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exemplified in the consecration of St. Catherine's Church, London, by the notable archbishop of the reign of Charles I., which consecration mainly consisted in bowings, steppings, and jumpings back. wards and forwards, according to number and measure. These and all such things are included in and meant by Ritualism.

II. Christianity is the religion of Christ, or the religion of which Christ is the author. A Christian is a follower of Christ, one who manifests a likeness to Christ, it being only by resemblance to Christ that any person is evidenced to be a genuine Christian. Therefore true Christianity is that religion which is in accordance with the spirit, the example, and the practice of Jesus, and the more the religion is conformed hereto, the more true is the Christi. anity.

Now, where in the records which we have of the life, the worship, the devotions, the teaching, and the practices of Christ when He was on the earth, have we any event, circumstance, or command related in the most distant manner having an approach to Ritualism? When Christ was baptized, the baptism so far from being performed in a gorgeous building, was not performed within a building at all, but in a river, by an administrator dressed in a simple garment of camel's hair, and a girdle of leather. Ofttimes when Jesus preached it was sitting on the ground or in a ship, which, it must be owned, shows a disregard of all that is pompous, formal, ceremonial, or ritualistic, and His devotions were frequently attended to in the open air. The very least too that can be said of the teachings of Jesus, is that they in no way, or degree, favoured Ritualism. That worship and service which greatly consists in external performance, and attention to outward acts, the teachings of Jesus never favoured, while he inculcated the necessity of the worship of the heart, as may be seen by observing Matt. xv. 1-20; John iv. 24.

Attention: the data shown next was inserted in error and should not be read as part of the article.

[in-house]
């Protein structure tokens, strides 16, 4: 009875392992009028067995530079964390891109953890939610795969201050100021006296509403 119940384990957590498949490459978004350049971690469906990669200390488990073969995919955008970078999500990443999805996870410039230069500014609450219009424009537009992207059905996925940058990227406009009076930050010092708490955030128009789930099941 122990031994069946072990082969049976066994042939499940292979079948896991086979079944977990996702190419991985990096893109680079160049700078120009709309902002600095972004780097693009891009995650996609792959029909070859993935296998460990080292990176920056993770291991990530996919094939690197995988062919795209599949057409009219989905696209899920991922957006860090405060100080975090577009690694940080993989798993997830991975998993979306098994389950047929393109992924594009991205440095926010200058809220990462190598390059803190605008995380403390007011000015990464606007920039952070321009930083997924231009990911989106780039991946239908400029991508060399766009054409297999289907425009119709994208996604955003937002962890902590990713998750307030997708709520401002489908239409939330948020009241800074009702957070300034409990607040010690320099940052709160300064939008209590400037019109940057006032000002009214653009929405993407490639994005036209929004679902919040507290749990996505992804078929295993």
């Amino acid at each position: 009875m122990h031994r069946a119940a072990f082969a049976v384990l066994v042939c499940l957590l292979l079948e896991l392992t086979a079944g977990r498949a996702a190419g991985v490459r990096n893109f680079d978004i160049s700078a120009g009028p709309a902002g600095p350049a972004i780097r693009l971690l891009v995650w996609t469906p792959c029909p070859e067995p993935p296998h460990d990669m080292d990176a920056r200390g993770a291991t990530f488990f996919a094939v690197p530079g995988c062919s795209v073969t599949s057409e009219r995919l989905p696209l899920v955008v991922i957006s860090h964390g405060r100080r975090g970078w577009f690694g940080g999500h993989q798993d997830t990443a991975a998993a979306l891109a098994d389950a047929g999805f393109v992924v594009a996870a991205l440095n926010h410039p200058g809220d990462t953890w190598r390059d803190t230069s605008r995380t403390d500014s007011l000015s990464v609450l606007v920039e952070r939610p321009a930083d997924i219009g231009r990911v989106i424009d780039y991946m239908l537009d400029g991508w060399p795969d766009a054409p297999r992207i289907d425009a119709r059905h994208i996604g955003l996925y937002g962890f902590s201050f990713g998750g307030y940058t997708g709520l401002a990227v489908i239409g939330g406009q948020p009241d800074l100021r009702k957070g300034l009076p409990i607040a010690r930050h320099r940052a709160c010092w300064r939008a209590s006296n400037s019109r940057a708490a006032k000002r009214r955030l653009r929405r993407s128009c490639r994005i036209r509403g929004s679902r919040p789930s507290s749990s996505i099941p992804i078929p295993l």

It must be admitted that the apostles were well acquainted with the mind of their Lord and Master ; that their religious practices were in accordance with His wiil; and that we shall not err in following their example in these things. Then state what was their practice? We find them holding their assemblies in houses or rooms, unaccompanied by any of that ecclesiastical upholstery which is now put into such prominence by Ritualists, and in bis letters to the Galatians and Colossians the Apostle Paul-writing, be it remembered, under the immediate inspiration of the Holy Ghost-strikes at the observances of times and seasons, and the laying of great stress on, or paying undue attention to outward ordinances, as that which led their minds away from the substance of true religion. See Gal. iv. 9, 10; v. 6 ; vi. 15; Col. ii. 16, 17. The decision of the apostles and elders at Jerusalem, as recorded in Acts xv., was of precisely the same purport.